CoAprovel tablets contain two active ingredients, irbesartan and hydrochlorothiazide.
Pharmacist - M.B.A. (Public Health) D.I.C.
What is it used for? High blood pressure with…
What is it used for?
- High blood pressure with no known cause (essential hypertension).
How does it work?
- CoAprovel tablets contain two active ingredients, irbesartan and hydrochlorothiazide.
- Hydrochlorothiazide is a type of medicine known as a thiazide diuretic. Thiazide diuretics act in the kidneys, where they increase the production of urine. They work by causing the kidneys to increase the amount of salts, such as potassium and sodium, that are filtered out of the blood and into the urine. When these salts are filtered out of the blood by the kidneys, water is also drawn alongside. As hydrochlorothiazide increases the removal of salts from the blood, it also causes more water to be drawn out of the blood and into the urine.
- Removing water from the blood decreases the volume of fluid circulating through the blood vessels, which decreases the pressure within the blood vessels. Hydrochlorothiazide therefore lowers blood pressure.
- Irbesartan is a type of medicine called an angiotensin II receptor antagonist. It works by preventing the action of a hormone in the body called angiotensin II.
- Angiotensin II normally acts on special receptors in the body, with two main results. Firstly, it causes the peripheral blood vessels to narrow, and secondly, it stimulates the production of another hormone called aldosterone. Aldosterone causes salt and water to be retained by the kidneys, which increases the volume of fluid in the blood vessels.
- Irbesartan blocks the receptors that angiotensin II acts on, and so prevents its actions. The main result of this is that the peripheral blood vessels are allowed to widen, which means that there is more space and less resistance in these blood vessels. This lowers the pressure inside the blood vessels.
- Blocking the actions of angiotensin II also reduces the action of aldosterone on the kidneys. The result of this is an increase in the amount of fluid removed from the blood by the kidneys. This decreases the amount of fluid in the blood vessels, which also lessens the resistance and pressure in the blood vessels.
- Irbesartan and hydrochlorothiazide have an additive effect on lowering blood pressure. They are used to treat high blood pressure in people whose blood pressure is not adequately controlled on one of the medicines alone.
Use with caution in
- Decreased kidney function
- Narrowing of the artery which supplies blood to the kidneys (renal artery stenosis)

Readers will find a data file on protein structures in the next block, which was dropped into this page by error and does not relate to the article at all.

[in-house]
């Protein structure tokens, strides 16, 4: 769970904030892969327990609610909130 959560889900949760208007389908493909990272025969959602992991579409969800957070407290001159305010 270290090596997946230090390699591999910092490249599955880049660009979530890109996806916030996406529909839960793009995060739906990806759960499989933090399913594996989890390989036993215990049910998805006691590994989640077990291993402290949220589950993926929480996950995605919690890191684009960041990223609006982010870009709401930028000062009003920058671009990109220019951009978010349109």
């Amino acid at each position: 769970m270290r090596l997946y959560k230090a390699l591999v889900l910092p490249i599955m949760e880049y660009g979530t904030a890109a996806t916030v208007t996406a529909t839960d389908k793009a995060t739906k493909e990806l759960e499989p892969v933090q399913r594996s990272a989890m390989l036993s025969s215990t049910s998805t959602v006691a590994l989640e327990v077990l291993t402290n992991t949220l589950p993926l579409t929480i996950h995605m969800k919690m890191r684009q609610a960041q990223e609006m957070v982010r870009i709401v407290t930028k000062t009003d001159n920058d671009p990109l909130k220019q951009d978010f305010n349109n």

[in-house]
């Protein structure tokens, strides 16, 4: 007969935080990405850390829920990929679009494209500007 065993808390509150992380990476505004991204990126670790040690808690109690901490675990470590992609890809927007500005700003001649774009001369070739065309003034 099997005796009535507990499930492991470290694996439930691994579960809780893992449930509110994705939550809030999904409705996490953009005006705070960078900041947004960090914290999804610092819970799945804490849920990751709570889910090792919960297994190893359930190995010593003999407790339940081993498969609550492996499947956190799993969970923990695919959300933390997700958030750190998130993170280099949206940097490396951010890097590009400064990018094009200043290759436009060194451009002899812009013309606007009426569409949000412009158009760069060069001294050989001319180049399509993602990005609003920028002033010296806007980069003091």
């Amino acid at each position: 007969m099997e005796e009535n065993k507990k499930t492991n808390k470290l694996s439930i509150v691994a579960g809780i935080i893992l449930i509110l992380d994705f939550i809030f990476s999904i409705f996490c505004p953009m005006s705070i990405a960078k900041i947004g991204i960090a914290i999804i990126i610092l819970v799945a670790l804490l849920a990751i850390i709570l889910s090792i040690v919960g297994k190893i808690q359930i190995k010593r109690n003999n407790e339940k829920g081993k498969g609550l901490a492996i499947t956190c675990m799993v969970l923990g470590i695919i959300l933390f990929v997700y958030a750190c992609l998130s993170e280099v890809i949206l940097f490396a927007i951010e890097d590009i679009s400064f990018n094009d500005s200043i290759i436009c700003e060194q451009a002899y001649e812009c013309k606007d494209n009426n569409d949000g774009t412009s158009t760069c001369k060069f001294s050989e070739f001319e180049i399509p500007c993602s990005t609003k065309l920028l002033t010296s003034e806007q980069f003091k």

- Decreased liver function
- Liver disease
- Heart disease caused by inadequate blood flow to the heart (ischaemic heart disease)
- Heart disease characterised by thickening of the internal heart muscle and a blockage inside the heart (hypertrophic obstructive cardiomyopathy)
- Heart failure
- Narrowing of one of the valves in the heart (mitral valve stenosis)
- Narrowing of the main artery of the body (aortic stenosis)
- History of allergies
- History of asthma
- Long-term inflammation of skin and some internal organs (systemic lupus erythematosus)
- People with low fluid volume or salt levels in the body, eg due to diuretic therapy, low-sodium diet, diarrhoea or vomiting.
Not to be used in
- Allergy to medicines from the sulphonamide group, eg the antibiotic sulfamethoxazole
- Moderate to severely decreased kidney function
- Severely decreased liver function
- Liver damage due to disorder of the bile duct (biliary cirrhosis)
- Failure of the normal flow of bile from the liver to the intestines (cholestasis)
- High levels of calcium in the blood (hypercalcaemia)
- Low potassium blood levels that cannot be corrected (refractory hypokalaemia)
- Rare hereditary problems of galactose intolerance, the Lapp lactase deficiency or glucose-galactose malabsorption (CoAprovel tablets contain lactose).
This medicine should not be used if you are allergic to one or any of its ingredients. Please inform your doctor or pharmacist if you have previously experienced such an allergy.
If you feel you have experienced an allergic reaction, stop using this medicine and inform your doctor or pharmacist immediately.
Pregnancy and breastfeeding
Certain medicines should not be used during pregnancy or breastfeeding. However, other medicines may be safely used in pregnancy or breastfeeding providing the benefits to the mother outweigh the risks to the unborn baby. Always inform your doctor if you are pregnant or planning a pregnancy, before using any medicine.
- This medicine should not be used in pregnancy, particularly in the second and third trimesters, as it may affect the growth and development of the foetus or have adverse effects on foetal tissues. Seek medical advice from your doctor.